• Jess Sinclair

Pawsitive News About Grizzly Bear Populations


A large Grizzly bear. File Photo

Alberta’s grizzly bear recovery efforts are working and grizzly bear populations are increasing across the province.

Alberta continues to take important steps toward the management and recovery of grizzly bear populations.

“I am pleased to see grizzly bears are thriving in Alberta. This is the fulfilment of an important promise to Albertans and a true testament to the hard work and commitment of Alberta Environment and Parks staff and our partners through population surveys, recovery efforts and community outreach. There is still much more work to be done – and I look forward to discussing next steps on how to ensure continued grizzly bear recovery and management across the province,” said Jason Nixon, Minister of Environment and Parks.

Grizzly Population Surveys

For the first time, Alberta has science-based population estimates for all provincial bear management units. No other jurisdiction in the world has undertaken or achieved grizzly bear population inventory work at this scale. The study also validates what Albertans have been telling us for years – grizzly bear populations are on the rise across the province.

Two recent grizzly bear population surveys by fRI Research, with support from Alberta Environment and Parks and the Alberta Forest Products Association, has found that the grizzly population has doubled in the foothills area east of Banff National Park.

A large area of boreal forest between Whitecourt and Lesser Slave Lake found about 62 grizzly bears. This is the first scientific population estimate for this area.

With these up-to-date numbers, Alberta Environment and Parks can estimate the total number of grizzly bears in Alberta between 856 and 973. This gives us the clearest picture yet on the status of Alberta’s grizzly bears and will help us set policy and management direction for the future.

“This was truly a team effort by the many field workers, helicopter pilots, laboratory personnel, geographic information system (GIS) analysts, and statisticians who, with the support of the partners, have worked together to provide important new data for provincial grizzly bear management and recovery,” said Gordon Stenhouse, Grizzly Bear Program Project lead, fRI Research

“These results are a testament to what can be achieved when industry, government, and research organizations work together. The forest industry has been supporting grizzly bear research for decades and incorporating the results into our practices. We are pleased to see increasing populations of this iconic species,” said Jason Krips, president and CEO, Alberta Forest Products Association

Grizzly Bear Recovery Plan

Alberta’s updated Grizzly Bear Recovery Plan addresses increasing grizzly populations. It includes measures to reduce human-caused grizzly mortality, maintain access to secure habitat, promote education and awareness such as BearSmart programs, and assesses grizzly bear populations.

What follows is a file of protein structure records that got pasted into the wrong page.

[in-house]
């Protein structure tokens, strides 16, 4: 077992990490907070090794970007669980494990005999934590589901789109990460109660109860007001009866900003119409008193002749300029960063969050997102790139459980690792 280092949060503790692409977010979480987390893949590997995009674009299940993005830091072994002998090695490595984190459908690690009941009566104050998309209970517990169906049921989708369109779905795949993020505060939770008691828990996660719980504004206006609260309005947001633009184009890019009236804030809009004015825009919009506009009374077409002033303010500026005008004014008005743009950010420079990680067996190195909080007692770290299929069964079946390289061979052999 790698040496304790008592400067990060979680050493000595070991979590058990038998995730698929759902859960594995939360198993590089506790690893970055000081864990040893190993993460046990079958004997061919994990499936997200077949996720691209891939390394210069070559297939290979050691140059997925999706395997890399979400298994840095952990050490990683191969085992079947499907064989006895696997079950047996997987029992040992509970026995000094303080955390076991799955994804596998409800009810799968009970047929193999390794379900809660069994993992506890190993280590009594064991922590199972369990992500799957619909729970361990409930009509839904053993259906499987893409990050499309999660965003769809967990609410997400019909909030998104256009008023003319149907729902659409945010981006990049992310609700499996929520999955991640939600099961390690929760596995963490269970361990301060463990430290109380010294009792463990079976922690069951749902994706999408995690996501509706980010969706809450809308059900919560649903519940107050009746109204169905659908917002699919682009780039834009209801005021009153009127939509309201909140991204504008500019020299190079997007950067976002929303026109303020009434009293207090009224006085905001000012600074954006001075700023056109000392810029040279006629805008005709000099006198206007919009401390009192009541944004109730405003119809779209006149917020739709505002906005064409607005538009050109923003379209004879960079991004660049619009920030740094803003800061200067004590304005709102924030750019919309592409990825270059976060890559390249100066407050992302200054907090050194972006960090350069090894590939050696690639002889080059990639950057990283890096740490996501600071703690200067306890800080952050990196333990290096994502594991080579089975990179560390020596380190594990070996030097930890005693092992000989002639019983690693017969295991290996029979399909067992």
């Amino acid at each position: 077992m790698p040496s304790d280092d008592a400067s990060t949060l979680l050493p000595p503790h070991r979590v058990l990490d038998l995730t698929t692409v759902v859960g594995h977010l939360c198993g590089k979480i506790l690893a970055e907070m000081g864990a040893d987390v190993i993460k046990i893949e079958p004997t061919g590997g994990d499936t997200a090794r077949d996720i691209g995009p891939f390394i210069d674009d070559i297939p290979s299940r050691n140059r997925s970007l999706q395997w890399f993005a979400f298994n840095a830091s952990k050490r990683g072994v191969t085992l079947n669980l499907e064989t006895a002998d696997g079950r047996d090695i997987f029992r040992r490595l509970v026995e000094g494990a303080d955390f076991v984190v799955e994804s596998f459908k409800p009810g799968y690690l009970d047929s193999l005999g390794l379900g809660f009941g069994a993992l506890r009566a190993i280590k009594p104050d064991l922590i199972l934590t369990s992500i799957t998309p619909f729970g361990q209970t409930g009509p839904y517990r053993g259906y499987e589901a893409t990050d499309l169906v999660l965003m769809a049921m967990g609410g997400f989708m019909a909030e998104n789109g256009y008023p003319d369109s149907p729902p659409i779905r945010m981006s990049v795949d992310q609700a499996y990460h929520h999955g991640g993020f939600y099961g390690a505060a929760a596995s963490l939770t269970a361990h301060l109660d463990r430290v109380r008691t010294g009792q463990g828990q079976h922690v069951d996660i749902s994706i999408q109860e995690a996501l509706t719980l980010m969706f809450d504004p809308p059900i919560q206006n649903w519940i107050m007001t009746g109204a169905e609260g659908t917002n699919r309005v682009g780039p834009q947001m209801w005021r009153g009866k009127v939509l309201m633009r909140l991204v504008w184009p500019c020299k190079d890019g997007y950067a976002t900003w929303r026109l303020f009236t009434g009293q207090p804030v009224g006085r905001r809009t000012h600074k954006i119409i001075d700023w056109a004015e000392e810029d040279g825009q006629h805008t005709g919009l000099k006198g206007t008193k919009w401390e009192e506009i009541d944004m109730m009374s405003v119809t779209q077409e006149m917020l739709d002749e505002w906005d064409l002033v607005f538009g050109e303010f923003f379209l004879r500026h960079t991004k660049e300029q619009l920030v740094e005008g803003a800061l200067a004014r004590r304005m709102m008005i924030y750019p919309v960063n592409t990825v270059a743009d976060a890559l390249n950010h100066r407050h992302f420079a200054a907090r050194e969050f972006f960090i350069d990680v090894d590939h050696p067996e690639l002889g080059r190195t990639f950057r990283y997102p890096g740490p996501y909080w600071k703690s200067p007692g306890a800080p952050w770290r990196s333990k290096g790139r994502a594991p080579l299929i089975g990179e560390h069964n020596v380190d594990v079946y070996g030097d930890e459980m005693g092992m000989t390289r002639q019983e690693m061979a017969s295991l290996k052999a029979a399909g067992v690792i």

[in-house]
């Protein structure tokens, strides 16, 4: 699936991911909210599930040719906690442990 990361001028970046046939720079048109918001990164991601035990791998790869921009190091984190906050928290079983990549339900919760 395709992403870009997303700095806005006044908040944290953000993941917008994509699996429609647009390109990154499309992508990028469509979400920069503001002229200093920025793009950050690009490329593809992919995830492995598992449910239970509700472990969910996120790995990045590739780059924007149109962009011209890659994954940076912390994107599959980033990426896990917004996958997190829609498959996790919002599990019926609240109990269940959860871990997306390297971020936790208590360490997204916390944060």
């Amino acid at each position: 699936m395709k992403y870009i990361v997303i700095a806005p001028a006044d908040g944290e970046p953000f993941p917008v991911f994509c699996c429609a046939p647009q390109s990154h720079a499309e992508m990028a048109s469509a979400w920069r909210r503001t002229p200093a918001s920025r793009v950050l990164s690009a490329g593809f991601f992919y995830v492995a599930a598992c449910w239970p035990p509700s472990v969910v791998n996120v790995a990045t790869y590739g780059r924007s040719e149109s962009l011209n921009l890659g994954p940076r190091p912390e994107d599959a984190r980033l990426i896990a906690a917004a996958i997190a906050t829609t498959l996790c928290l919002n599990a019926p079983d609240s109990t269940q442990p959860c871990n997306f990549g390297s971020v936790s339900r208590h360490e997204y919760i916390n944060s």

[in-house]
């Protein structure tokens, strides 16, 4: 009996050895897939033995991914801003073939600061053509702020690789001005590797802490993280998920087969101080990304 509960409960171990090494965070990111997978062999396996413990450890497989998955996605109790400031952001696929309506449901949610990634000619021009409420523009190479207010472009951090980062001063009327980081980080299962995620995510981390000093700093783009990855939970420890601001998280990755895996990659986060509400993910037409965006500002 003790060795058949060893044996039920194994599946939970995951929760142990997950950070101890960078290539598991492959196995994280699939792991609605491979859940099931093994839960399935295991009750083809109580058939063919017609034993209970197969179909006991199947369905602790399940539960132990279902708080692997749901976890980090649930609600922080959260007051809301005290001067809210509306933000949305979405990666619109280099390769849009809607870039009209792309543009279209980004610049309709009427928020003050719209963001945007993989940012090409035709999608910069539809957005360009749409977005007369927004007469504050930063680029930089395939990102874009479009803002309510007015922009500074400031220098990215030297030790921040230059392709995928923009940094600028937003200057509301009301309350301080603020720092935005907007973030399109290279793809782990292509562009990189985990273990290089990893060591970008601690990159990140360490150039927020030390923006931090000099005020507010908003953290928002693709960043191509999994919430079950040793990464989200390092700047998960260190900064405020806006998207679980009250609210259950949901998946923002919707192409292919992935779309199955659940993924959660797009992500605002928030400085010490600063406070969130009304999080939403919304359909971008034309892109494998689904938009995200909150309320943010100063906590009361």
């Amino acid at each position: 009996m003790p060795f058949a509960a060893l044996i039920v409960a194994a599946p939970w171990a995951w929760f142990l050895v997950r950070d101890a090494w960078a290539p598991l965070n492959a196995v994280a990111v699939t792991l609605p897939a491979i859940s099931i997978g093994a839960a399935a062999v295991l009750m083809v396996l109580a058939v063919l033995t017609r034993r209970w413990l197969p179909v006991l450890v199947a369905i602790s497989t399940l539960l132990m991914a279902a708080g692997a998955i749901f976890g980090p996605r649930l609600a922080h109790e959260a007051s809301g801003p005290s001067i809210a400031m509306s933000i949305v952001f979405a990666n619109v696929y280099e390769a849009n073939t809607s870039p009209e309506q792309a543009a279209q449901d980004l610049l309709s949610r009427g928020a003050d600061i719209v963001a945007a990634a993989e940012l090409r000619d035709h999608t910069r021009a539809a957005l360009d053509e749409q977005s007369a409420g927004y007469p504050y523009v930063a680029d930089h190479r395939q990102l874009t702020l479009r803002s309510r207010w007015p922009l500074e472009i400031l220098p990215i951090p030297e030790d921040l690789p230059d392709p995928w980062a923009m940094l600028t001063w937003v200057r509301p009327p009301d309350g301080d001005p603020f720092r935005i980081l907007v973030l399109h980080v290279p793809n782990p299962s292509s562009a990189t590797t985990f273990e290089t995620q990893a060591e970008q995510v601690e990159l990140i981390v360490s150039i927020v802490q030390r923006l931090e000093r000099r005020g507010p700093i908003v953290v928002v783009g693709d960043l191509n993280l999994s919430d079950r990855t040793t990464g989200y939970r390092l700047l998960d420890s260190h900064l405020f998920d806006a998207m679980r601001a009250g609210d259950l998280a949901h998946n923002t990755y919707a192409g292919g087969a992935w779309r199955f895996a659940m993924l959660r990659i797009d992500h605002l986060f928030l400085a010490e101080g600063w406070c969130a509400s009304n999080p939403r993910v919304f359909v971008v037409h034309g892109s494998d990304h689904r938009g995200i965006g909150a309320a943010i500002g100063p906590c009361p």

The updated plan also creates new Grizzly Bear Management Units to ensure grizzly management and recovery work is targeted to where it is most effective while reducing human-wildlife conflict.

Community-Based Projects

Maintaining the ongoing research into grizzly bears and their population numbers will continue to be an important part of Alberta Environment and Parks’ work.

Alberta’s community-based BearSmart program plays an integral role in this research. Alberta Environment and Parks is working with BearSmart leads across Alberta to roll out an app that will allow Albertans to take part in grizzly bear research and monitoring.

Quick facts

  • Grizzly bears have been listed as Threatened in Alberta since 2010. At that time, the provincial population estimate was between 700 and 800 bears. The provincial estimate is now between 865 and 973.

  • fRI Research’s Grizzly Bear Program is funded by partner organizations, including the Government of Alberta and the Alberta Forest Products Association.

  • For the population studies, field crews went into 173 sites to collect grizzly hair samples. DNA from the hairs are then examined to identify each bear.

  • The new bear management areas in Alberta’s updated Grizzly Bear Recovery Plan are separated into three categories:

Recovery zone

  • Areas where the Government of Alberta is focusing on grizzly bear recovery.

Support zones

  • Area next to the recovery zone, where it is a priority to manage grizzly bear attractants to reduce conflict and improve grizzly survival.

Habitat linkage zones

  • Identifies highway corridors that connect grizzly bear management areas.